A New Chromebook - Is This The Tipping Point?
Written by Mike James   
Sunday, 21 October 2012

Samsung's new Chromebook is cheap, fast and very usable. It might be all that the majority of users need, and it could be the real cause of the end of the current era of computing.

Update 23rd Oct

The Samsung Chromebook is now on sale at Google Play - and has already sold out. Google say that more are on the way.

Regime change happens suddenly, and while it is always easy to see what happened after the event, it can be harder to see what is going to happen. Bill Gates feared that one day the browser would take over from the operating system and Windows would be history. The new Samsung Chromebook may be the cause of the change that Microsoft has worked so hard to delay.  





Although only available for pre-order, the new Samsung Chromebook is Number 1 on the Amazon.com best seller list and has been for a few days already. It costs just $249 for the WiFi version and $329.99 for the 3G version.  This is a clamshell style laptop complete with 11.6 inch display and a full keyboard.

However it isn't just another laptop because it runs the Chrome OS.

The Chrome OS is an operating system based on the Chrome browser. It can run any web app that Chrome can and it has some extra widgets to allow you to work outside of the browser window - i.e. it has a desktop.

However you package it, the important thing about Chrome OS is that it is an operating system that runs web apps written using HTML5, CSS and JavaScript. You can download apps for it from the Chrome Web Store,, which has been in existence for some time.

If the Chrome OS has been around for so long why hasn't it taken off before?

The simple answer is that the OS has been less than perfect and the hardware it runs on has also been sluggish. Generally the reviews have been bad.  This is the first workable release of the OS and the first hardware powerful enough to do it justice.

If you have been captured by Google - i.e. if you use Gmail, Google Docs, Drive, Earth and so on then Chrome OS will look especially good to you. If you don't then Chrome OS might persuade you to take the plunge and go Google. Certainly the Android OS has both made Google's services easier to use and Google's services have made Android a good choice for its users - see How Google Took Over My Digital Life.

You might ask why not just use a cheap laptop and run Windows or Linux and simply use the Chrome browser. The answer is that the Chromebook needs zero configuration and your profile is stored online. If you lose the Chromebook or it dies - so what, a replacement takes over in no time. It boots in1 10 seconds.   The hardware comes with 2GB of RAM and 16GB of SSD storage with expansion via an SD Card. You also get 100GB of Google Drive storage free for 2 years. It weighs only 2.43 pounds and the battery lasts for over 6 hours.  The WiFi version is dual band and comes with 12 free passes to the Gogo in flight internet access.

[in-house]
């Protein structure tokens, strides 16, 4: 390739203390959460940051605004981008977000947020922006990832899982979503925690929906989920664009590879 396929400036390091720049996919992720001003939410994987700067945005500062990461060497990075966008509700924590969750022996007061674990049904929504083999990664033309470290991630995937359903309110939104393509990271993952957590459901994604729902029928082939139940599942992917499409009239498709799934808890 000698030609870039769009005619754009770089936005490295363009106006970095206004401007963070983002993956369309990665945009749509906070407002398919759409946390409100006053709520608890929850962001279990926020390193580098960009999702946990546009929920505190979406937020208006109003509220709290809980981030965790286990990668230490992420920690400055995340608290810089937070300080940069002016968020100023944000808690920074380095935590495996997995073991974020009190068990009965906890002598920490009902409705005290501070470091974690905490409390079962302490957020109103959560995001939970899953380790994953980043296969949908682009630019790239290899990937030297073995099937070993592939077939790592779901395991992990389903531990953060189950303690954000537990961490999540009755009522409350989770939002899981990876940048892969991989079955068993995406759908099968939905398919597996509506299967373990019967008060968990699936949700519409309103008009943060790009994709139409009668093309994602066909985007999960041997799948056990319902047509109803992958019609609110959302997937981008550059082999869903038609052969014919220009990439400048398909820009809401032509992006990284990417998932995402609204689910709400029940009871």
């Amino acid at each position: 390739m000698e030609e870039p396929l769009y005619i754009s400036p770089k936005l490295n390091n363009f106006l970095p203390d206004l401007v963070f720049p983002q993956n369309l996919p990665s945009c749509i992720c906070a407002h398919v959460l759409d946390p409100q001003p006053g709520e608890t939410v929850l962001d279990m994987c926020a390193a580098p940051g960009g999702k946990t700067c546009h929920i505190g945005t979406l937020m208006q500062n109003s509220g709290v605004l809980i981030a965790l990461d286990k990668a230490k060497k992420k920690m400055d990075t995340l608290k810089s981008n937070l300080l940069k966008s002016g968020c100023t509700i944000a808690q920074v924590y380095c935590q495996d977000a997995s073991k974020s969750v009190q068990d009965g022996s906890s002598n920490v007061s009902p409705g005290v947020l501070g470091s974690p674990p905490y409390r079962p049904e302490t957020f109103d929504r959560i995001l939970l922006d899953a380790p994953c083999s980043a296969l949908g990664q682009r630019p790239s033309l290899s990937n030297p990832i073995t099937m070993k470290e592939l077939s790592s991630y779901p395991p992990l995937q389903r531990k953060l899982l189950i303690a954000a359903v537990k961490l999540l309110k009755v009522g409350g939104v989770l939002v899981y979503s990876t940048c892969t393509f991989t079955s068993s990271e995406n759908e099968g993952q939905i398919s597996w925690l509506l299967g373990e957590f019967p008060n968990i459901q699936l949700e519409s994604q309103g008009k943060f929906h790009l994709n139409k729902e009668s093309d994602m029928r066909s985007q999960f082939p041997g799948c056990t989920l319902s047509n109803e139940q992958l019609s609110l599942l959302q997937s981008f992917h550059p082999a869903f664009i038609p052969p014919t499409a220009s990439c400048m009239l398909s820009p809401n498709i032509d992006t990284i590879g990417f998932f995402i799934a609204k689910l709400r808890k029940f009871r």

Of course you have to use Google Docs to do any serious work but as long as you are happy with Docs the machine has everything you need at a comparatively low price.

OK, it doesn't have touch screen, it has a multi-touch touch pad and it does have a keyboard. When you want to originate material rather than just consume, this is what you need.

Take a look at the slightly over-the-top promo for the new device:




Compare the approach of the Chromebook to Microsoft's up and coming Surface. The Surface has a keyboard, but at the moment no-one knows how good it is. It has a touch screen, but Office runs in a desktop mode. It does integrate with Microsoft services, but again it is difficult to say how well. The final decider is, however, price. The Surface starts at $499 without a keyboard. By comparison, the Chromebook is a disposable item.

Could this really be the moment when the operating system vanishes behind the browser?

For the first time it does seem possible, desirable even.

My advice is to  build web apps - the market could be about to become relevant.



More Information


Related Articles

Chrome OS - Now A Real Alternative?

The fall of Windows and the rise of Android

Windows and .NET - the coming storm

Living In The Post .NET Era

Windows 8 Fails to Gain Ground

Microsoft's Surface - What's a Tablet For?


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Last Updated ( Tuesday, 23 October 2012 )